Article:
the devil flay your soul?' and the troika vanished amid dust and rattle.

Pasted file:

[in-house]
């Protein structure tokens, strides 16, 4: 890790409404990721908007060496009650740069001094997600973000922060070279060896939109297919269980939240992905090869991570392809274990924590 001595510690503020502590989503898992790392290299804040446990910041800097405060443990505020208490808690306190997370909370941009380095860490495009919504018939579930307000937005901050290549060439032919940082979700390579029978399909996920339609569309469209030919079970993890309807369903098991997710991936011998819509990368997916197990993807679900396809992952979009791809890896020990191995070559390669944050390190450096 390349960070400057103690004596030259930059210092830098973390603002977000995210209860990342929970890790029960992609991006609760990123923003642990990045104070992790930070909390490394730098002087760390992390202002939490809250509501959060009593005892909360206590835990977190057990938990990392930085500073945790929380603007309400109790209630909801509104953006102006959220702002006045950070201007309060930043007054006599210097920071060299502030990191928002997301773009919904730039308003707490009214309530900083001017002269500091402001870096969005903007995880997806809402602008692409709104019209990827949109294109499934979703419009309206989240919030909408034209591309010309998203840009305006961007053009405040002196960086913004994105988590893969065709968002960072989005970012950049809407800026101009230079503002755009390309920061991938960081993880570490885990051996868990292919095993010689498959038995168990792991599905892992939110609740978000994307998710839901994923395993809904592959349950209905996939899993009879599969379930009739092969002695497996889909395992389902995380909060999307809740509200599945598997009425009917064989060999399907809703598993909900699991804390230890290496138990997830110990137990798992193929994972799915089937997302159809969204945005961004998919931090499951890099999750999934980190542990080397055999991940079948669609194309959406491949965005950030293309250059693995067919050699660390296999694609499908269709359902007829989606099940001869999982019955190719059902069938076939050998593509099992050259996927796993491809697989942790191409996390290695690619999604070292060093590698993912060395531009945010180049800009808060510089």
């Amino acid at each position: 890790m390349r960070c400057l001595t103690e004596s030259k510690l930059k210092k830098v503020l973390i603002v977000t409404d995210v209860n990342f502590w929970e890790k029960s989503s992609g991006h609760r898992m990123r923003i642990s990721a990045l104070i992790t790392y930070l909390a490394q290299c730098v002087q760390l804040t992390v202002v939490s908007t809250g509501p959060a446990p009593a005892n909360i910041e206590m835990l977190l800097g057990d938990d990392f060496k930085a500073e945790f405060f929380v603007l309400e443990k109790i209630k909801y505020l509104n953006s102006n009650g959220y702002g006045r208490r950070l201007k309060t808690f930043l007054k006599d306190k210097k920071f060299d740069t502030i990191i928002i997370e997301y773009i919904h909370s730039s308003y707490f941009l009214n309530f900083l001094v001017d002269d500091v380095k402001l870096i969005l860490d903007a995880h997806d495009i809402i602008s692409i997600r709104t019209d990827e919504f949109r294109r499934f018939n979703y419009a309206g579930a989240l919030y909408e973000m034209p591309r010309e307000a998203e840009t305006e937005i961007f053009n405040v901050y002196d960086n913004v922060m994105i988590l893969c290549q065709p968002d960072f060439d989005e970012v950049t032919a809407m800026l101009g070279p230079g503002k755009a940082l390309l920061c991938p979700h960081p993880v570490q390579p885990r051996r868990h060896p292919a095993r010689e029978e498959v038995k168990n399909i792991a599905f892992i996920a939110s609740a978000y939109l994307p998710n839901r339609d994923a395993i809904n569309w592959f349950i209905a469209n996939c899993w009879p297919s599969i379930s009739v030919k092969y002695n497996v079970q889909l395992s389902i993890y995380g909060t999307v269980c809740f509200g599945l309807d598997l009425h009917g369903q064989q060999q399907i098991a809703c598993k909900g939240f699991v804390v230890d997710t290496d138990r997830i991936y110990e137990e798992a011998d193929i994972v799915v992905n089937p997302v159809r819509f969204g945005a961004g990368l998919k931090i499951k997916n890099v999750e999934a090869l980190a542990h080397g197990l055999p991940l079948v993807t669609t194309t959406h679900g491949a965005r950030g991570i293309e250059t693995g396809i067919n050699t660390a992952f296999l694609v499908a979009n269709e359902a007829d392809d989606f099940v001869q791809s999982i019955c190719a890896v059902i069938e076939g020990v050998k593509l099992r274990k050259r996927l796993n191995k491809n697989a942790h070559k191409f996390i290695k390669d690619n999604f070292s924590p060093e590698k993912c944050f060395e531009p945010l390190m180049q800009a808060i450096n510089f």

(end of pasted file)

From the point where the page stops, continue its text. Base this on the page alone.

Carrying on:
How strange, alluring, stimulating and wonderful is the sound of the words 'on the road.' And how marvellous that road is! The sunny day, the autumn leaves, the cold air. … Wrapped more closely in one's winter coat, cap over ears, one huddles more snugly into the corner. For the last time a faint shiver passes through the limbs and is followed by a pleasant warmth. The horses race along … how seductively drowsiness steals over one and the eyelids close, and through sleep one hears, 'Not white were the snows,' and the breathing of the horses and the rumble of the wheels, and one snores, squeezing one's neighbour into the corner. One wakes—five stations are left behind; moonlight; an unfamiliar town; churches with old-fashioned wooden cupolas and blackened spires; dark log houses and white brick ones; patches of moonlight here and there like white linen handkerchiefs hung upon the walls, the pavements, the streets; slanting, coal black shadows intersect them; the wooden roofs shine like gleaming metal in the moonlight and not a soul to be seen, everything is asleep. At most one solitary light glimmers at a window: is it a workman mending his boots, or a baker busy with his oven?—what do they matter? And the night! … Heavenly powers! What a night is being enacted on high! And the air, and the sky, lofty, far away yonder, in its fathomless depths, stretching in